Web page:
Students who are old for their grade more likely to go to uni

An ACU-led study has found that teens who are old for their grade appear to feel more confident about their academic abilities and are more likely to enrol in university than their younger peers.

The study of more than 10,000 Australian students, who were tracked over a decade, was led by ACU researchers Professor Herbert Marsh and Associate Professor Philip Parker at the Institute of Positive Psychology and Education and recently published by the Journal of Educational Psychology.    

Professor Herbert Marsh said he looked specifically at the issue of repeating a year in school and found that being older had positive effects.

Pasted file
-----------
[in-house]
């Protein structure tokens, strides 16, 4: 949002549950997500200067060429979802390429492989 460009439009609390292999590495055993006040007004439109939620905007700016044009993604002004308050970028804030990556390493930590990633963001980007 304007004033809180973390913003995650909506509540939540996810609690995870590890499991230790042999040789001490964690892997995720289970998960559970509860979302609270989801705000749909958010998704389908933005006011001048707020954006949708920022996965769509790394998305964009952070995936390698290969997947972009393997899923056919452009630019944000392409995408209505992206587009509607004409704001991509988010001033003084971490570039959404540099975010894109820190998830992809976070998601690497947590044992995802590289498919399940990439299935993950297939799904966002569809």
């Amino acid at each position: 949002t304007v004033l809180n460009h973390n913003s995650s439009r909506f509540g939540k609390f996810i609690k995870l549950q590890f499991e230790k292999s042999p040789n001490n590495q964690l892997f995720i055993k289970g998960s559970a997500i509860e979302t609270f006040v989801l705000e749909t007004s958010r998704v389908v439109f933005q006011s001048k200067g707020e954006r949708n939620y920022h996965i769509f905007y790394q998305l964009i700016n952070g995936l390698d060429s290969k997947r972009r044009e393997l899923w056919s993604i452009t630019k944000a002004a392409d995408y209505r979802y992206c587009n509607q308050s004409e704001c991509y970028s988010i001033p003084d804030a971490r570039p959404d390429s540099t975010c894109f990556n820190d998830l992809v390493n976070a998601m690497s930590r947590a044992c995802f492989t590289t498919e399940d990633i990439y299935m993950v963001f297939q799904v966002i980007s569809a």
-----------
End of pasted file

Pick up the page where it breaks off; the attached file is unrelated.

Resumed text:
“Being older in your class has advantages for your academic self-confidence,” Professor Marsh said.

“Self-beliefs are a driving force in young people’s academic decision-making processes.

“Numerous studies show that such self-beliefs predict educational aspirations.”

Professor Marsh emphasised that this research follows from earlier studies showing that the positive effects of a child being old for their grade was the same for students who began school late or for those who repeated a grade.

The published study is here.

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